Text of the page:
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flag Norway - Full Moon 41 - 02/19/00

Norway2000: Watt vs. VAT
Norwegian politicians are killing live music

Let me tell you how it will be,
There's one for you, nineteen for me,
Cause I'm the taxman! Yeah, I'm the taxman!

(G. Harrison, Taxman, Revolver, 1966)

Yet again the trigger is getting pulled, as the politicians are aiming at rock as a source of money income. This spring there's a big chance that the Norwegian Government will agree on a suggestion of putting taxes on concert tickets for popular music, claiming this sort of entertainment to be "luxury goods" (this new tax-claim will also concern movie theaters, and I will not be surprised if the next move will be to put taxes on books and magazines, but that's some other story).

It's a pity, because this new tax law will, due to more expensive tickets, force the clubs to a safer programming of acts to survive. This means it could become more difficult for new (local or National, but also international up-and-coming acts) bands/artists to get to play, simply because there's a limit of how much the audience will pay to check out some unknown names. Last month there was arranged a Venue festival in Oslo at some of the most important clubs, such as So What!, Blå, and John Dee (Rockefeller's side scene), which also marked the importance of these venues, showing a great activity and creativity in giving the audience an impressing line of gigs to chose from. This has also brought Oslo to the top of European cities when it comes to pop-rock repertoire of live music. On January 25th the daily paper Dagsavisen had an article on this tax-matter, asking the "in charge" people of the aforementioned venues on the topic. The whole bunch was worried, of course, and Claes Olsen form the highly prolific club So What! (a 300 capacity club which has brought "every" band/artist of indie/alternative importance - Yo La Tengo, Mogwai, Thurston Moore, Neutral Milk Hotel, Godspeed You Black Emperor!, Stereolab, Lightning Seeds, Ben Christophers, Built To Spill, Supergrass, Rae & Christian, Tortoise, Elliott Smith, bob hund - the list is lo-o-o-ng! - to Oslo over the last years, as well as launching a lot of Norwegian acts, all this at indeed fair prices) was quite clear in his statement: if this new law comes through, So What! will close down.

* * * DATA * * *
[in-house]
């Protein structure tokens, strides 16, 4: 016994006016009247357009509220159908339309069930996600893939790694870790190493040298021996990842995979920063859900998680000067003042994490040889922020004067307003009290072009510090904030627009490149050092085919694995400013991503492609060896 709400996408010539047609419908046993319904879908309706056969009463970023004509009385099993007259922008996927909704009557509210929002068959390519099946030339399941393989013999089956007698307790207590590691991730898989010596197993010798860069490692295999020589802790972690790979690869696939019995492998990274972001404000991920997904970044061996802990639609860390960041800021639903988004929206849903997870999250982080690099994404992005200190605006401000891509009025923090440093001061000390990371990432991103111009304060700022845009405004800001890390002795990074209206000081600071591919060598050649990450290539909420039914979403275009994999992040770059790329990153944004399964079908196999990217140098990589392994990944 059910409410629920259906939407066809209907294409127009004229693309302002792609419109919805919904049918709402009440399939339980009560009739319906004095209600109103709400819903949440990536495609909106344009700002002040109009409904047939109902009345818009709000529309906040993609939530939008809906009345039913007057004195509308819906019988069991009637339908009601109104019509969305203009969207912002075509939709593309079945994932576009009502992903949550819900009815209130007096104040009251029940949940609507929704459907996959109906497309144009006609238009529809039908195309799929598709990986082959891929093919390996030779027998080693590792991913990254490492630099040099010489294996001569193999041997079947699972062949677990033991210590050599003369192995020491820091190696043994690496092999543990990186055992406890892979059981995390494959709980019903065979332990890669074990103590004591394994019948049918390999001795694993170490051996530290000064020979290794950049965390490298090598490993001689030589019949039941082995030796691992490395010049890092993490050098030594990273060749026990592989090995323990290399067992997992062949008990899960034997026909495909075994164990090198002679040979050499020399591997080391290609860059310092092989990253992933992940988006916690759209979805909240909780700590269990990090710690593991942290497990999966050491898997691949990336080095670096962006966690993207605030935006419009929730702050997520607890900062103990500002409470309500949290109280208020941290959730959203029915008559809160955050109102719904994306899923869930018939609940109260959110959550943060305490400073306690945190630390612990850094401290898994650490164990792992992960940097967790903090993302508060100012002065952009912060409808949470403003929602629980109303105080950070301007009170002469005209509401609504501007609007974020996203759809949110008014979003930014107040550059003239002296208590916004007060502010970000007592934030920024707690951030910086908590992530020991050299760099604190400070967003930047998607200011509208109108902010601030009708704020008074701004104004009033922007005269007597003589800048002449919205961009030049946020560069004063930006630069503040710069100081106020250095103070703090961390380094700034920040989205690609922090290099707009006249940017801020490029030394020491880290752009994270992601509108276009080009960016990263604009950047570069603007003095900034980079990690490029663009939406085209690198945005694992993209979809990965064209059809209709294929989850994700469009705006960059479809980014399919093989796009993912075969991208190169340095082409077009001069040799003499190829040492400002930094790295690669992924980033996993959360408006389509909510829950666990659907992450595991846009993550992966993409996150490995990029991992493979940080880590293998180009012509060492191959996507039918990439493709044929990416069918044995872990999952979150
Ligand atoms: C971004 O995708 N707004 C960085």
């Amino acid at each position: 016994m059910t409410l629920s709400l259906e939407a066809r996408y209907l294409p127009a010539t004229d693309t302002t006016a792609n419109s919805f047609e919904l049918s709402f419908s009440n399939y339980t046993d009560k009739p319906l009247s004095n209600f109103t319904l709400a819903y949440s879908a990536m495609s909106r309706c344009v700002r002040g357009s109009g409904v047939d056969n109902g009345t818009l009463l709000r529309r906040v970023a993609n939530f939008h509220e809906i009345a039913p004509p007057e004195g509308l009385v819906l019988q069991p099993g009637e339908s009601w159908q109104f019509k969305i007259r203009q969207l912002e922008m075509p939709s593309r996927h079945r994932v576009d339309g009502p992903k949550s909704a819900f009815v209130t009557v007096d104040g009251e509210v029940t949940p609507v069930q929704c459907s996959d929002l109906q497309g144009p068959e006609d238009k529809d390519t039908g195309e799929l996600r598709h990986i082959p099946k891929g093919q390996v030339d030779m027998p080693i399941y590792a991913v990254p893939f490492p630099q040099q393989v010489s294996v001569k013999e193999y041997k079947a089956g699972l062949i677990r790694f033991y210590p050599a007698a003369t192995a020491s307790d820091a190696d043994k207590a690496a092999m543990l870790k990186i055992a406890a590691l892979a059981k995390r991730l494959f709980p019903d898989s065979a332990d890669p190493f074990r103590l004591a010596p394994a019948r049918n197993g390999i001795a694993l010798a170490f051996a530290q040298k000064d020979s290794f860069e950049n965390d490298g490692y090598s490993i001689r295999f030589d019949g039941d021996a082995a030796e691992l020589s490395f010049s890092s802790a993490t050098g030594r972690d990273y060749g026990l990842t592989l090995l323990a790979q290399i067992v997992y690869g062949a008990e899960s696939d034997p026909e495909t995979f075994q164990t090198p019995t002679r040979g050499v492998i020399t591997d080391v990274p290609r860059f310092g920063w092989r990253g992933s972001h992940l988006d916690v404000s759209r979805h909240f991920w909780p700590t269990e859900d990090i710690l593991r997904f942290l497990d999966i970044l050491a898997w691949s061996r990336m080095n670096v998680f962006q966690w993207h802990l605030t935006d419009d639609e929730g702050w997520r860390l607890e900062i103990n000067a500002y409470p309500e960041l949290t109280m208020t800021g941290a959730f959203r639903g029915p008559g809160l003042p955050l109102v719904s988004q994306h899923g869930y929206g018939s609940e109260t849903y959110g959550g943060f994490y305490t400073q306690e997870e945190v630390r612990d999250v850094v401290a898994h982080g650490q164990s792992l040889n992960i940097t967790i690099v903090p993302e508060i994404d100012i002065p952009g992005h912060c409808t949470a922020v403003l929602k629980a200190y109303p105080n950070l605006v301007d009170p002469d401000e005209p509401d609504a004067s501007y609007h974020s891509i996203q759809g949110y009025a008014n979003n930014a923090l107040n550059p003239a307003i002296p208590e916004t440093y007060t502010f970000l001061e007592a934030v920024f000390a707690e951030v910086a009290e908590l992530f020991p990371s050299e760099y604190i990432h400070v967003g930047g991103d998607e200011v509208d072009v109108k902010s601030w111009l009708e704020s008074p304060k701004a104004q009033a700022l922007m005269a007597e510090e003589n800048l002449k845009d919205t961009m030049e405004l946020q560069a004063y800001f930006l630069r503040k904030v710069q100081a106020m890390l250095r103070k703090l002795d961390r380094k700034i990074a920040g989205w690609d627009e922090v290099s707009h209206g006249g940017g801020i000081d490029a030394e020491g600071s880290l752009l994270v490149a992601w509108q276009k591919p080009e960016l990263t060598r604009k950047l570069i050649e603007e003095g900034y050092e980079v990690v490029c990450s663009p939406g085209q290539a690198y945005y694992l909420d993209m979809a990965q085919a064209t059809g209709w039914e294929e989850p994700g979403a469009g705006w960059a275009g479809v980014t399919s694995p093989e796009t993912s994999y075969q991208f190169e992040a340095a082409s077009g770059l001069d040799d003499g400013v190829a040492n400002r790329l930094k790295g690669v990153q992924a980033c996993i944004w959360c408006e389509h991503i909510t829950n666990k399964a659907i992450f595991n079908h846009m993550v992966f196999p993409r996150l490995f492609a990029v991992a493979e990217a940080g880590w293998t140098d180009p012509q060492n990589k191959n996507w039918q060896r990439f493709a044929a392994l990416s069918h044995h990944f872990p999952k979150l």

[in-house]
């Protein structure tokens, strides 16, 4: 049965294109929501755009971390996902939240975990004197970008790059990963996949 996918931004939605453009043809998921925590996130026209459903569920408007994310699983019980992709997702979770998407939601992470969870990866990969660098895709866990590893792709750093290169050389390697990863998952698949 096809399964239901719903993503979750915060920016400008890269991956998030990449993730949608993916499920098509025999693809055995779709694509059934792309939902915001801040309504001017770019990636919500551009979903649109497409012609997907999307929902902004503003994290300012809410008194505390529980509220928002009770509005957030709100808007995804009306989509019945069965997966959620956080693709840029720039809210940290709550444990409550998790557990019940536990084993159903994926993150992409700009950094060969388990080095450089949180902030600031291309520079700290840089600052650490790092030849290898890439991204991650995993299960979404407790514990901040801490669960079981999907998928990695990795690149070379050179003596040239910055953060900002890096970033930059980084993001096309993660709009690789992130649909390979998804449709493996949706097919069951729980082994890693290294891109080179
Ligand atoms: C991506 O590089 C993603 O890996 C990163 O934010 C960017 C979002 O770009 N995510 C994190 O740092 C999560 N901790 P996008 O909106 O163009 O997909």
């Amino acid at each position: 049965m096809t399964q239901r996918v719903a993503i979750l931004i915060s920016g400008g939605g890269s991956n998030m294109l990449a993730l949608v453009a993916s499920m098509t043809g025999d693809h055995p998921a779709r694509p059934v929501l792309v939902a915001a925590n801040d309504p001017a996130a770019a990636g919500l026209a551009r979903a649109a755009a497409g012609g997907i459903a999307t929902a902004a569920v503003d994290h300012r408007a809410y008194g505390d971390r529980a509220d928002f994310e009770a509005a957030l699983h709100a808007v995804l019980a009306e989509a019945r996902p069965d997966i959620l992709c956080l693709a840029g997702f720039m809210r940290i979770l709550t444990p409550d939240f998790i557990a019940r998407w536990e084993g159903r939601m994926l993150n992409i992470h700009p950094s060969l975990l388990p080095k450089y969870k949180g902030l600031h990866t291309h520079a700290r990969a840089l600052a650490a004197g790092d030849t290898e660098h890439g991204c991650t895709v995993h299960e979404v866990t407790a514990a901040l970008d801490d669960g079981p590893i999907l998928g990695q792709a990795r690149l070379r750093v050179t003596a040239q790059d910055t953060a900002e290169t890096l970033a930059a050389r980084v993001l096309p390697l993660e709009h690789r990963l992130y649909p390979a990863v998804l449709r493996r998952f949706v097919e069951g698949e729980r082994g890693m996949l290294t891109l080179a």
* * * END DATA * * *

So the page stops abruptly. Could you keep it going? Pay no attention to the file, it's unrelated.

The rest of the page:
So, if this comes through, we'd better prepare for a slim future of exciting live music in Oslo. And I don't think I'm too pessimistic when I say it'll be even worse for the rest of the country. So, think twice, Mrs. Minister of Cultural Affairs and all you other ignorants!

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